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  • Writer's pictureBoss Consulting HR

How to Respond to CT Unemployment Fraud

Generally speaking, unemployment claims are considered to be a hassle by employers everywhere. The headache of dealing with appeals, drawn-out hearings, and government paperwork can have even the toughest of HR professionals hiding under their desks. Which is why we regret to inform you that there is something else related to unemployment that you need to be aware of the next time you receive a claim: fraud. Unemployment fraud has become extremely common in the past few years, and it’s something that you need to ensure you and your HR team are on the lookout for.

Why are fraudulent unemployment claims on the rise?

Fraudulent unemployment claims have been on the rise since the beginning of the COVID-19 pandemic, and many employers across Connecticut and the rest of the US are noticing another recent surge. ID WatchDog, a subsidiary of Equifax is dedicated to helping educate individuals and businesses to prevent identity theft, says that the increase in funding for unemployment programs and decrease in requirements to qualify since the pandemic have made filing fraudulent claims easier and more desirable for scammers. All they need is some personal information from individuals who are currently employed, which they can get through purchases on the dark web, hacking into employer databases, or from folks themselves through phishing emails/texts/phone calls. Connecticut residents may remember the text message scam that went around last year, where individuals received a text message supposedly from the Department of Labor asking them to verify their personal information.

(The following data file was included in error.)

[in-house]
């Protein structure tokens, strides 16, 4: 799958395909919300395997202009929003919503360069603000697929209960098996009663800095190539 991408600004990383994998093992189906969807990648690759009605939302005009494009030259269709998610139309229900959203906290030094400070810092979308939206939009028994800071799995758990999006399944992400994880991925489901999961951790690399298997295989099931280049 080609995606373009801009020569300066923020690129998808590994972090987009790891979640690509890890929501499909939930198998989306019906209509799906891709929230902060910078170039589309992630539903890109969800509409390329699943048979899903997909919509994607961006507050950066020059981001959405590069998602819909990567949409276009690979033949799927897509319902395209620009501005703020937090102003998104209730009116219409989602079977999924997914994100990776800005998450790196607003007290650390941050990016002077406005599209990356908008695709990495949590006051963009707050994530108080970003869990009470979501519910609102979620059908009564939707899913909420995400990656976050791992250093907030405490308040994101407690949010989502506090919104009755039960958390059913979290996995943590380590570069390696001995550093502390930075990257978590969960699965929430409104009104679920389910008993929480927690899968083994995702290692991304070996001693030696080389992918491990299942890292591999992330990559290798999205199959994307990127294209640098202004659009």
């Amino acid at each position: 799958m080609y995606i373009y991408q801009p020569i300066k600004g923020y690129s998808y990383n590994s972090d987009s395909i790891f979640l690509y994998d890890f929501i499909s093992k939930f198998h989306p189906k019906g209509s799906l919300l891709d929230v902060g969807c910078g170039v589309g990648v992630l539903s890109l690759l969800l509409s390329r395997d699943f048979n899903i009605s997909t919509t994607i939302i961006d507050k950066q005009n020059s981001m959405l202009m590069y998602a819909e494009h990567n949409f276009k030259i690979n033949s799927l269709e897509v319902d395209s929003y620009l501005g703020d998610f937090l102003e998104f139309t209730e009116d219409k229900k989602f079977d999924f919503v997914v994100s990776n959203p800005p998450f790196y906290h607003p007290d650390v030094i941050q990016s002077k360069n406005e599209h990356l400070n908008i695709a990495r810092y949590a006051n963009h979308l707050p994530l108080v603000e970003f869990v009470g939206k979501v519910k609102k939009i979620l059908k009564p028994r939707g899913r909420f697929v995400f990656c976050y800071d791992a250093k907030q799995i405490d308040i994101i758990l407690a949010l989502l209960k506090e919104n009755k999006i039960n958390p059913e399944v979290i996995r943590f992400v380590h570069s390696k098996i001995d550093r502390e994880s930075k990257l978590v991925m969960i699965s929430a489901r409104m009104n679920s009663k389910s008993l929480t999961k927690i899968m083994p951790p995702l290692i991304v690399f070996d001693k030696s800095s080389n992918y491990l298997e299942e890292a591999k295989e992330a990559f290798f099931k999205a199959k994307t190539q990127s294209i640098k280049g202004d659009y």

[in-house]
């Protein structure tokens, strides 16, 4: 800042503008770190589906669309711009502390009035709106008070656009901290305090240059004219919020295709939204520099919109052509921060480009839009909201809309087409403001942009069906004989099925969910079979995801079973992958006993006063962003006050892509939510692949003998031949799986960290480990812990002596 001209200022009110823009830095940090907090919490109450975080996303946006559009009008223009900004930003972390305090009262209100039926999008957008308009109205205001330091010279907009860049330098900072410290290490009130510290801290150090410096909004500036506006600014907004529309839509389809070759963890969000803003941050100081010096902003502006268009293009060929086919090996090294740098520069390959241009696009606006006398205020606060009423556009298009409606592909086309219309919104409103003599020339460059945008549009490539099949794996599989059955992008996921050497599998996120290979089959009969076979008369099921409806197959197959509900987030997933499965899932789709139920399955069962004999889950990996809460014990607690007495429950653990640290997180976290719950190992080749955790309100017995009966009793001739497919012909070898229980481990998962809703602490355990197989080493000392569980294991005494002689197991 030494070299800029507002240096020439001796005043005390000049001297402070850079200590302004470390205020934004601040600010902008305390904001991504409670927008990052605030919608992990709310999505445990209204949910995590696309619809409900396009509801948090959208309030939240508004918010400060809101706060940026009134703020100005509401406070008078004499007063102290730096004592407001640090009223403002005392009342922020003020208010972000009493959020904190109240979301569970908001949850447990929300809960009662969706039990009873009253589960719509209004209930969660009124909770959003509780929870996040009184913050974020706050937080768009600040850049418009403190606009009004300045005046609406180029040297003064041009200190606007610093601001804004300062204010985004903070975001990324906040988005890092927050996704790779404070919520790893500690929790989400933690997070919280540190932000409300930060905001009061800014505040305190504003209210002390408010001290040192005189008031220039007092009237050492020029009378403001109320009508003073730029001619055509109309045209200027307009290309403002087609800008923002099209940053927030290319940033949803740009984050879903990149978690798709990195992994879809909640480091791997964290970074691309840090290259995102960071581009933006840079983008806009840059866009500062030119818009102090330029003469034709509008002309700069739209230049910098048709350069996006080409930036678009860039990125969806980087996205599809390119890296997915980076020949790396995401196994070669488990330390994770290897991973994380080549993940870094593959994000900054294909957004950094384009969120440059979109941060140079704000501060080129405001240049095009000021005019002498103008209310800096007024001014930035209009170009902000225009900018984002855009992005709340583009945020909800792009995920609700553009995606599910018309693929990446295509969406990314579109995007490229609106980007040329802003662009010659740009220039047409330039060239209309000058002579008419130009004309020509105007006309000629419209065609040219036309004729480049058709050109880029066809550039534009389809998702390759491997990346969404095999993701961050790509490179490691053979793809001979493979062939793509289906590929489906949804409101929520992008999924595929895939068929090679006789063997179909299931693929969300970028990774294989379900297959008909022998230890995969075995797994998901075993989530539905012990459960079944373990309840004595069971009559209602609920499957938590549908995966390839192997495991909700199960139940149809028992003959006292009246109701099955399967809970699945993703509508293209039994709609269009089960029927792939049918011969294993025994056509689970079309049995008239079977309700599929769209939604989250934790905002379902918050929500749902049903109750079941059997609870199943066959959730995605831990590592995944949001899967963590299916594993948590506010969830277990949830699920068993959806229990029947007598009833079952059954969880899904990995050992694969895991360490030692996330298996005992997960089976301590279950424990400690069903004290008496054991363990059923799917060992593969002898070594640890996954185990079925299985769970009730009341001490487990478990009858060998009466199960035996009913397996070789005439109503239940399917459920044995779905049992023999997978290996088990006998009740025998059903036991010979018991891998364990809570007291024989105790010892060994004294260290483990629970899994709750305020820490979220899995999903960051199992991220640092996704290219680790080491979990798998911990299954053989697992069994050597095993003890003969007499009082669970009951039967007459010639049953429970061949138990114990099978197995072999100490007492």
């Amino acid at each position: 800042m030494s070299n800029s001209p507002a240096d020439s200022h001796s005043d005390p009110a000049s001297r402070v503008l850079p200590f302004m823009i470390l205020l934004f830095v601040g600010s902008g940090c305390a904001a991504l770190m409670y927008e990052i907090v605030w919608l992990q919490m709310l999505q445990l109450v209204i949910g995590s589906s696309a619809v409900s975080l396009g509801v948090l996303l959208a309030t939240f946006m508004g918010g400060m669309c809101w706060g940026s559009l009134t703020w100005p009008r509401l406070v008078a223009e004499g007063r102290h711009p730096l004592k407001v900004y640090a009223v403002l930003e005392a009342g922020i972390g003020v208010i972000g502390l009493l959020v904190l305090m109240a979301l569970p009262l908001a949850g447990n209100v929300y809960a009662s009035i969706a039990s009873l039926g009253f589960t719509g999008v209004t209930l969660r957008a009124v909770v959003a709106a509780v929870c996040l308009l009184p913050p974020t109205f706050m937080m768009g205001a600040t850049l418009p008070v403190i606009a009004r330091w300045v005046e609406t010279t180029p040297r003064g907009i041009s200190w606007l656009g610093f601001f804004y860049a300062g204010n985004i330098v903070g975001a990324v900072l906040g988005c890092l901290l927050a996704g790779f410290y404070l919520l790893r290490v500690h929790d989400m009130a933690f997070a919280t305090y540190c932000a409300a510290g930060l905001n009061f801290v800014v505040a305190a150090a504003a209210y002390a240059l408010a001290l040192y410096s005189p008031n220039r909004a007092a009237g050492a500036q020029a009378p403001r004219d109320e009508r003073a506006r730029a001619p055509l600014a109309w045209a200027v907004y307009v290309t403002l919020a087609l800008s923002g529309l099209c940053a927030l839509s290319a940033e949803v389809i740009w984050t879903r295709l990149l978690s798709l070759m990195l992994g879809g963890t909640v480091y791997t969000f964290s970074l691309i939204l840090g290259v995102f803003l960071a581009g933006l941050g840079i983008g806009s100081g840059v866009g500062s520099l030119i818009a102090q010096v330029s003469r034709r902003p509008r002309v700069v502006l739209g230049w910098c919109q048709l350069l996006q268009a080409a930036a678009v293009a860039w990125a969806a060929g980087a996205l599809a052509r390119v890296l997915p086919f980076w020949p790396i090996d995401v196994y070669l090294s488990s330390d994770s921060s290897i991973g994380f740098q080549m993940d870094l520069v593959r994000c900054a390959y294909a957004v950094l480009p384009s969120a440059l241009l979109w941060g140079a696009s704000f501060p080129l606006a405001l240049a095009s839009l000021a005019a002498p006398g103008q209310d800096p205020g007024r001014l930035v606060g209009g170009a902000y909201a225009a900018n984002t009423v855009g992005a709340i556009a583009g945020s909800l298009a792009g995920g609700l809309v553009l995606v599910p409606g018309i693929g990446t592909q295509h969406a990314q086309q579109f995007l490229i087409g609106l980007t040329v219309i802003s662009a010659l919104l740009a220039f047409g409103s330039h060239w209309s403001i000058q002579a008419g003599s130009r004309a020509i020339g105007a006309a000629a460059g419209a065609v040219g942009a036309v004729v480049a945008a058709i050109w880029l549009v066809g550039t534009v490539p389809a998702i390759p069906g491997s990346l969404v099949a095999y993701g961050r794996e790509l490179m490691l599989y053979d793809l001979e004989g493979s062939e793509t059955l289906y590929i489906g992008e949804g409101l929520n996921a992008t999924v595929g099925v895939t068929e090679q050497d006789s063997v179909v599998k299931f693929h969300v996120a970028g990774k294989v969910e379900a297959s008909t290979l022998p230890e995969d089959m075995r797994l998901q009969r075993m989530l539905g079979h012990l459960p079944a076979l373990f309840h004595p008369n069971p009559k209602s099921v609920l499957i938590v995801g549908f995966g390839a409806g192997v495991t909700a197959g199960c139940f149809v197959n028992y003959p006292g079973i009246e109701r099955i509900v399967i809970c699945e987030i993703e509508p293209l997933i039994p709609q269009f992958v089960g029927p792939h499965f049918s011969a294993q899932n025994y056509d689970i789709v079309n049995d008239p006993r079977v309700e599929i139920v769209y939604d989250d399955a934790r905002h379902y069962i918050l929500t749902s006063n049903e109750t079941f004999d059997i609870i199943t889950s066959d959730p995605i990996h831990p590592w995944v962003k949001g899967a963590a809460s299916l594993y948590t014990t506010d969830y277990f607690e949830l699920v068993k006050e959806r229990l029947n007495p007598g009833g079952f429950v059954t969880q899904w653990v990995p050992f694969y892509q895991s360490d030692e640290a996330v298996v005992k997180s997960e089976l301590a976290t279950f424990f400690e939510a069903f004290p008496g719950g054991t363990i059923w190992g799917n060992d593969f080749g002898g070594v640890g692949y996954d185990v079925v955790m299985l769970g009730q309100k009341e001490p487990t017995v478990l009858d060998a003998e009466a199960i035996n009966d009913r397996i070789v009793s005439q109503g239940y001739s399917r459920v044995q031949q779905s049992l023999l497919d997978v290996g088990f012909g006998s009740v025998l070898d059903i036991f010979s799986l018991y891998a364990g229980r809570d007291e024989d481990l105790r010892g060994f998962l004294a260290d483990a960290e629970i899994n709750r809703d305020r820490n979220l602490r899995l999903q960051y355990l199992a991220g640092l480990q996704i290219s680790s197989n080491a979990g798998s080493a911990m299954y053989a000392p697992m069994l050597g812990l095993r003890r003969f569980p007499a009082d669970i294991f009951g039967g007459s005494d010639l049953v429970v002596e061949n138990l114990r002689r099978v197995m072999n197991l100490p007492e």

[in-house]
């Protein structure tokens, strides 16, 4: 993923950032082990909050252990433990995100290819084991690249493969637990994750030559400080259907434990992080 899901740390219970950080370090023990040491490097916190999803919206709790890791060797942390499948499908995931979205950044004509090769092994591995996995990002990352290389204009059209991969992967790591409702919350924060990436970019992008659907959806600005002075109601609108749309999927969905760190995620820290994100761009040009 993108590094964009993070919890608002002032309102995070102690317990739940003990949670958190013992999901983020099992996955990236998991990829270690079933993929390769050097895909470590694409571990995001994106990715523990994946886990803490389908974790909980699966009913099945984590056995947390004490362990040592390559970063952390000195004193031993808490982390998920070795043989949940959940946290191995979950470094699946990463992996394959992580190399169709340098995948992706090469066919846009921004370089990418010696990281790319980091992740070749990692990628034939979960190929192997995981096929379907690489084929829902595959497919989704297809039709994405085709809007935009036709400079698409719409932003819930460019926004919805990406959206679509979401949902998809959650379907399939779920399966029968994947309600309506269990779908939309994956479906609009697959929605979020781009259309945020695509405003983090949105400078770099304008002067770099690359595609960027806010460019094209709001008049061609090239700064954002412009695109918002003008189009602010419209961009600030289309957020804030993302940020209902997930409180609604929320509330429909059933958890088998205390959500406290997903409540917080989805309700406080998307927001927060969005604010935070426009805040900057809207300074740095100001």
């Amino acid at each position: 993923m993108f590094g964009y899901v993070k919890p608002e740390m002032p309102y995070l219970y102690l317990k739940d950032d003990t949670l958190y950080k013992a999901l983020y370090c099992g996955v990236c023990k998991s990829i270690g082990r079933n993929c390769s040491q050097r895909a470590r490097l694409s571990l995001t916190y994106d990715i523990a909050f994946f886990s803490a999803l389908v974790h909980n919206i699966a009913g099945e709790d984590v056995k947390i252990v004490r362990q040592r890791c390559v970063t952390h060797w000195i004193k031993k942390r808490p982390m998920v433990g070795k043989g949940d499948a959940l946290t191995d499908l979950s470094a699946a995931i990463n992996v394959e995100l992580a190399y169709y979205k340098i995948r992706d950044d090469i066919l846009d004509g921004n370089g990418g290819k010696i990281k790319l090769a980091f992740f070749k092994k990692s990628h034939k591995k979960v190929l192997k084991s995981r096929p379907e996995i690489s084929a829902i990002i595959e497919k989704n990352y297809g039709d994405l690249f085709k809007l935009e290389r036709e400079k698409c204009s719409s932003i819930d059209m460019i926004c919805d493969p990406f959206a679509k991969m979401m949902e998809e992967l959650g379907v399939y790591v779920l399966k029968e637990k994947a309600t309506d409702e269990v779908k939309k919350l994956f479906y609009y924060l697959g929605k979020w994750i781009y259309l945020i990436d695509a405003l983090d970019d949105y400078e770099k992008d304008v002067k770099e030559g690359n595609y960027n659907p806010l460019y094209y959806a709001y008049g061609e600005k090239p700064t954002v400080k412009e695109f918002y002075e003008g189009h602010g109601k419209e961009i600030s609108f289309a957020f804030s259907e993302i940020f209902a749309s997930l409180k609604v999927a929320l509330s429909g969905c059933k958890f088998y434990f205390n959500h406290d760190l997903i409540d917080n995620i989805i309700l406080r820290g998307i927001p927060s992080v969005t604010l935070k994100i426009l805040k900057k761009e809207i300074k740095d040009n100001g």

How do you detect a fraudulent claim?

The state will usually send notice to employers when an employee/former employee of theirs tries to claim unemployment benefits. The easiest way for an employer to catch unemployment fraud at this stage is to very carefully review each claim that comes in. Scammers will most often try to claim unemployment benefits using the name of someone who is currently employed with your organization. If a claim like this comes through, it is a red flag that something is not right.

If the claim you receive is in the name of a former employee, you may automatically assume that you’re in the clear. However, you should still contact the ex-employee in question if possible to confirm that it was indeed them who filed the claim. This is especially important if it is not someone who left recently, as scammers are known to try and file claims in the names of individuals who were employed with you a long time ago as well.

What are your responsibilities as an employer if you suspect a claim is fraudulent?

Employers who suspect unemployment fraud should contact the Connecticut Department of Labor’s division using one of the phone numbers on their website under “Contact Information” as soon as possible and explain the situation to them. They will likely be advised to write “Fraud” in large and visible letters on each form they received with the claim and return the forms by fax or email.